Good Morning Everybody,
We completed the second day of our Italy Workshop yesterday and Clay and I are both reviewing some great images from our sessions. The really cool thing about us working together is the fact that our shooting styles are both so dissimilar. The big difference is that his lens of choice is his trusted Canon 70-200 IS lens for 85% of his images.
Me, I hardly ever use that lens. My lens choices always fall into the wide angle category. Clay and I are both reviewing our work with the class on Friday night. It will be a wonderful opportunity for the attendees to review all the concepts we taught this week.
Let me share a few of my images with you from my Wednesday session. My goal was NOT to replicate what I did the day before. On Wednesday I wanted to really "work" the Castle's interior spaces. That meant more available light, more use of the Z-Ray, and many more wide angle views. Let me share a few images with you below and see what you think.
This image was made in the Olive Press Room at the castle. The space was dark and even in some ways very foreboding. But, in the morning shoot, I loved the graphic elements created by the sun passing through one of the windows near one of the presses. I also felt I could add a bit of a surrealistic feel to the image if I illuminated my model with my tungsten flavored Z-Ray flashlight and place the camera on the matching color balance setting. That would make the daylight tones in the scene go quite blue and give me more creative and I feel much more interesting image you see below.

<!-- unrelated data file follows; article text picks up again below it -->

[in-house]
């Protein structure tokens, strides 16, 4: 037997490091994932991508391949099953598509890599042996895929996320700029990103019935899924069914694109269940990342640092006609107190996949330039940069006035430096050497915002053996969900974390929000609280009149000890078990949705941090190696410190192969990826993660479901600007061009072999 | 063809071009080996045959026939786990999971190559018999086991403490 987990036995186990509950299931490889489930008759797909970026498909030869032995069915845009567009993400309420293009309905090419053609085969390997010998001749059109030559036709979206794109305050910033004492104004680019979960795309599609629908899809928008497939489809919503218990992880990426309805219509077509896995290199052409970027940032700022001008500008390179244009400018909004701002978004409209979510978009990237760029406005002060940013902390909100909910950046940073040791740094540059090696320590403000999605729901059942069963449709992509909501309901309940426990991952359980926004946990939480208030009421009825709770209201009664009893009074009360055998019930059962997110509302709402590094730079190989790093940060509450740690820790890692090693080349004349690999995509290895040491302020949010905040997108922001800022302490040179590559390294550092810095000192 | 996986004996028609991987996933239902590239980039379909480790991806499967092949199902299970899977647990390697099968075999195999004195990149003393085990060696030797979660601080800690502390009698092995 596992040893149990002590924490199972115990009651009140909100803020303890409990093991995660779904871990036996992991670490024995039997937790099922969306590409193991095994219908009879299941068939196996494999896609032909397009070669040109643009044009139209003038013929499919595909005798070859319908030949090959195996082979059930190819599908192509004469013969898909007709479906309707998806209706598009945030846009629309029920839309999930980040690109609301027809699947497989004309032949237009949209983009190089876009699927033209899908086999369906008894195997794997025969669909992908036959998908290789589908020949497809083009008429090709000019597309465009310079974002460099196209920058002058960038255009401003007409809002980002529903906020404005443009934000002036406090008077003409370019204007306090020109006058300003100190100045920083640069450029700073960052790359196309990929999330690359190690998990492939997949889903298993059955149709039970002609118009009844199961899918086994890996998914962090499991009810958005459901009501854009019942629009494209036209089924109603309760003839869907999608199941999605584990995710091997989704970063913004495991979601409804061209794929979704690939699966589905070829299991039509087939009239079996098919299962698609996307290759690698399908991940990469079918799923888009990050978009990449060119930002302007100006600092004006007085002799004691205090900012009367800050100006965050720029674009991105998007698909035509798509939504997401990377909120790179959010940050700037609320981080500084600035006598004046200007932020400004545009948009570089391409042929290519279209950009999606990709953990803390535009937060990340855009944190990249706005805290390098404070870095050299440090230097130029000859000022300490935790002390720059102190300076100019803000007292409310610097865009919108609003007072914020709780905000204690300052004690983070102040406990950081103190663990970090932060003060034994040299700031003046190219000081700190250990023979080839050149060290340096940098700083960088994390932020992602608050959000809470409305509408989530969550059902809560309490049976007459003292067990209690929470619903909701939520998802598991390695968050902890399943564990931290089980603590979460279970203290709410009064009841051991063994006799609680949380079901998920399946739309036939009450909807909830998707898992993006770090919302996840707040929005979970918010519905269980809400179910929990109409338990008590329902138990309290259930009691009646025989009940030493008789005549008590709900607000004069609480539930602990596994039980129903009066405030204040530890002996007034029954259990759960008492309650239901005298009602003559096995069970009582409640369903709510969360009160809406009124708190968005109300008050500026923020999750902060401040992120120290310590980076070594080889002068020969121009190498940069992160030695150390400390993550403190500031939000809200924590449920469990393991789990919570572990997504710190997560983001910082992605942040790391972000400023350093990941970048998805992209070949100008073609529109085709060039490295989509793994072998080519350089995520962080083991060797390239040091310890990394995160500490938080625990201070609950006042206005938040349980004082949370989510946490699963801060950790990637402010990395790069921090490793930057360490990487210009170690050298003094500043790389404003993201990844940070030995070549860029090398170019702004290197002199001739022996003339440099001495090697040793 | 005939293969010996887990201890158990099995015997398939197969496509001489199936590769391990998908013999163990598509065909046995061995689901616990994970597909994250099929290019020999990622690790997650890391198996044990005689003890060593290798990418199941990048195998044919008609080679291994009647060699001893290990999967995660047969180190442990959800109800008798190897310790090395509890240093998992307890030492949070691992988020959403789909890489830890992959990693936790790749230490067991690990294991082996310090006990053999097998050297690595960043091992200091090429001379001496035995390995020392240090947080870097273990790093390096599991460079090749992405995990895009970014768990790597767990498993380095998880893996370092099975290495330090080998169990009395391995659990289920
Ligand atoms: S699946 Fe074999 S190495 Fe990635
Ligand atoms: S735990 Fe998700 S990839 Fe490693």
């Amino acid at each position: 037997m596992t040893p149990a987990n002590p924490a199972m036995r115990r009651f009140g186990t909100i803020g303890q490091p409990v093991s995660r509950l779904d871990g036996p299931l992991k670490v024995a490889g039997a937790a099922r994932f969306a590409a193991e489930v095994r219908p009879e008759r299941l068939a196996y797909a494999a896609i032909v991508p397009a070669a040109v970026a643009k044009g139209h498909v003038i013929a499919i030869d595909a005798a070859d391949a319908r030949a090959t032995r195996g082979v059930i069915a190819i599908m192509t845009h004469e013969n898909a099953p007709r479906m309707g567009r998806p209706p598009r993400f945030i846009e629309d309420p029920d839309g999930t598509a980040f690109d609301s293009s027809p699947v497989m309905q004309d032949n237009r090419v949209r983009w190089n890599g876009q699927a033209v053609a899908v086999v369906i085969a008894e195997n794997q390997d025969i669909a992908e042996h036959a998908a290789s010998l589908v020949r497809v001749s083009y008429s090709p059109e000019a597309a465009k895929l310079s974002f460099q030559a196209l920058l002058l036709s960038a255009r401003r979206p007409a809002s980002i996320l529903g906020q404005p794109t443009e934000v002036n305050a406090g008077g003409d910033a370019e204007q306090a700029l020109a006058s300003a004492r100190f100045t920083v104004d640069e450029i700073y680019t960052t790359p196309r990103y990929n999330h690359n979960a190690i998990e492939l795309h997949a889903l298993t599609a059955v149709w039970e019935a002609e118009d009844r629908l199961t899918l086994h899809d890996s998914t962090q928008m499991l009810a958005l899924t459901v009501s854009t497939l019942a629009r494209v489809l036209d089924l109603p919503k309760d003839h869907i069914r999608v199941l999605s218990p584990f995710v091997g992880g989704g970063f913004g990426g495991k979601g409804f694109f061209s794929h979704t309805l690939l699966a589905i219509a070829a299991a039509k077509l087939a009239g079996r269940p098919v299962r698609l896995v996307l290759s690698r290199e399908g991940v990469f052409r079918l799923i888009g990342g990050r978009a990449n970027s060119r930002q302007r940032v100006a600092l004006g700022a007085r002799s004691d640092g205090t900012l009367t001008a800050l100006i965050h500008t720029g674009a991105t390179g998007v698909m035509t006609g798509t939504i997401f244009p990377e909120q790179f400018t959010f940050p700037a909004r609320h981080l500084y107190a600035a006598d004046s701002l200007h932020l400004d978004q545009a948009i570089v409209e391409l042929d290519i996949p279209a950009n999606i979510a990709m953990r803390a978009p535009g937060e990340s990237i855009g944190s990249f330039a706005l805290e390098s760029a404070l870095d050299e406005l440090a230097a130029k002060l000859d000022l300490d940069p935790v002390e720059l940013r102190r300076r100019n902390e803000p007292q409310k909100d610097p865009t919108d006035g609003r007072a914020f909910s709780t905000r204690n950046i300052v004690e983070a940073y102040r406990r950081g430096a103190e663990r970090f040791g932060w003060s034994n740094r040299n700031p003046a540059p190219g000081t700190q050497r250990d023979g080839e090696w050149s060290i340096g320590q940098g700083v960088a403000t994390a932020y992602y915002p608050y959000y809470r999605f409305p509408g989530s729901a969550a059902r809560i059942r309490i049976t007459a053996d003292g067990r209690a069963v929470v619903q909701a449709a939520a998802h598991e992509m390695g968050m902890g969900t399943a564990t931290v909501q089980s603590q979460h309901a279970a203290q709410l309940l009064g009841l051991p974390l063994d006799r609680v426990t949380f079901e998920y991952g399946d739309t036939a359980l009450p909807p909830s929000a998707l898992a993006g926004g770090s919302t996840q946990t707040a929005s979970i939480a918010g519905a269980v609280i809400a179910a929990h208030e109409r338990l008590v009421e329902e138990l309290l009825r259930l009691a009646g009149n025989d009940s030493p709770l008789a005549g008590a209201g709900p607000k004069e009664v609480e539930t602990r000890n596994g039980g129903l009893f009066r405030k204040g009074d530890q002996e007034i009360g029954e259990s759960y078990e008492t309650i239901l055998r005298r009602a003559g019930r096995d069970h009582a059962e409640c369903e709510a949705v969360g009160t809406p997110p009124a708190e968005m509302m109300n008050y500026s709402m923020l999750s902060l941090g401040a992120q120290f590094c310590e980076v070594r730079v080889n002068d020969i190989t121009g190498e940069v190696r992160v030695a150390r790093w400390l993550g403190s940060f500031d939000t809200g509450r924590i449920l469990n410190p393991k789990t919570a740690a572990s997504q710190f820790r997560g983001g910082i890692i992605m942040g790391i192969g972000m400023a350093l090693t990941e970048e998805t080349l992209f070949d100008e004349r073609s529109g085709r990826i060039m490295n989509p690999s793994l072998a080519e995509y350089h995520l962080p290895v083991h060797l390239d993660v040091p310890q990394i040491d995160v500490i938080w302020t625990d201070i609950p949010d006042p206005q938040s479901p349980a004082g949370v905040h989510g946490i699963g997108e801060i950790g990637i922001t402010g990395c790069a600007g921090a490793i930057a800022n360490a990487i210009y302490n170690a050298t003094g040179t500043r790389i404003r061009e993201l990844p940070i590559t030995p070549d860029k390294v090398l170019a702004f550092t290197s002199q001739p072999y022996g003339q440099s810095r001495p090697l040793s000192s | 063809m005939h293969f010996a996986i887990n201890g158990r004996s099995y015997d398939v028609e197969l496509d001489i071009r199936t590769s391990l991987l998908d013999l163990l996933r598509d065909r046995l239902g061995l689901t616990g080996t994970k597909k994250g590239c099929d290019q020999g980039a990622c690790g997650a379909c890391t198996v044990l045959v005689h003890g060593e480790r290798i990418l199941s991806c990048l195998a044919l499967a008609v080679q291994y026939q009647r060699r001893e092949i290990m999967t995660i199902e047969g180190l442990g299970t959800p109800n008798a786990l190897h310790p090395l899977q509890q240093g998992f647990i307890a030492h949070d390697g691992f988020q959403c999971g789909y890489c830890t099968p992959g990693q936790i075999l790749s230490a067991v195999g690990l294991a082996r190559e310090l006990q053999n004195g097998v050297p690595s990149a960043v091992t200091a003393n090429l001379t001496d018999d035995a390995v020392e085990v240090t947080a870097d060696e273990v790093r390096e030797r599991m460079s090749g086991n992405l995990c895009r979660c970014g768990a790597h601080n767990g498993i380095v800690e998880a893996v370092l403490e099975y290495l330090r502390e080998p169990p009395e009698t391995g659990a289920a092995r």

In this image I was looking to create some strong, dynamic lines in my composition. There were some steps near the entrance that I climbed for a much higher vantage point. The angular position of the doors complimented the pose of my model giving me another creative, and unusual portrait. See below.
As we crossed the courtyard and entered the other side of the building I loved what I saw down this short hallway. The daylight entering a door on the far side of the hall was falling gently across the back wall. The dappled textures of the lighting created by the light fixture also added some interest to the scene for me.
I asked Orchi, our beautiful, young model to just lean against the wall and turn her face to the light till I could see the very flattering loop lighting pattern caress her face. An easy, simplistic pose completed the image. The class commented that on first seeing this location that most felt a decent portrait could not be created in that space.
The secret for me is finding the graduation of tones on that back wall that I knew would work for this portrait. Sometimes the lighting is subtle to see, but if you learn to look for it, those kind of locations can make for some nice, simple portraits.
Hey gang, time is short this morning and I’ve got to get to class. Look for another update from me on Saturday. I’ll give you a quick recap of the week-long class and maybe even a surprise or two.
See ya’ then.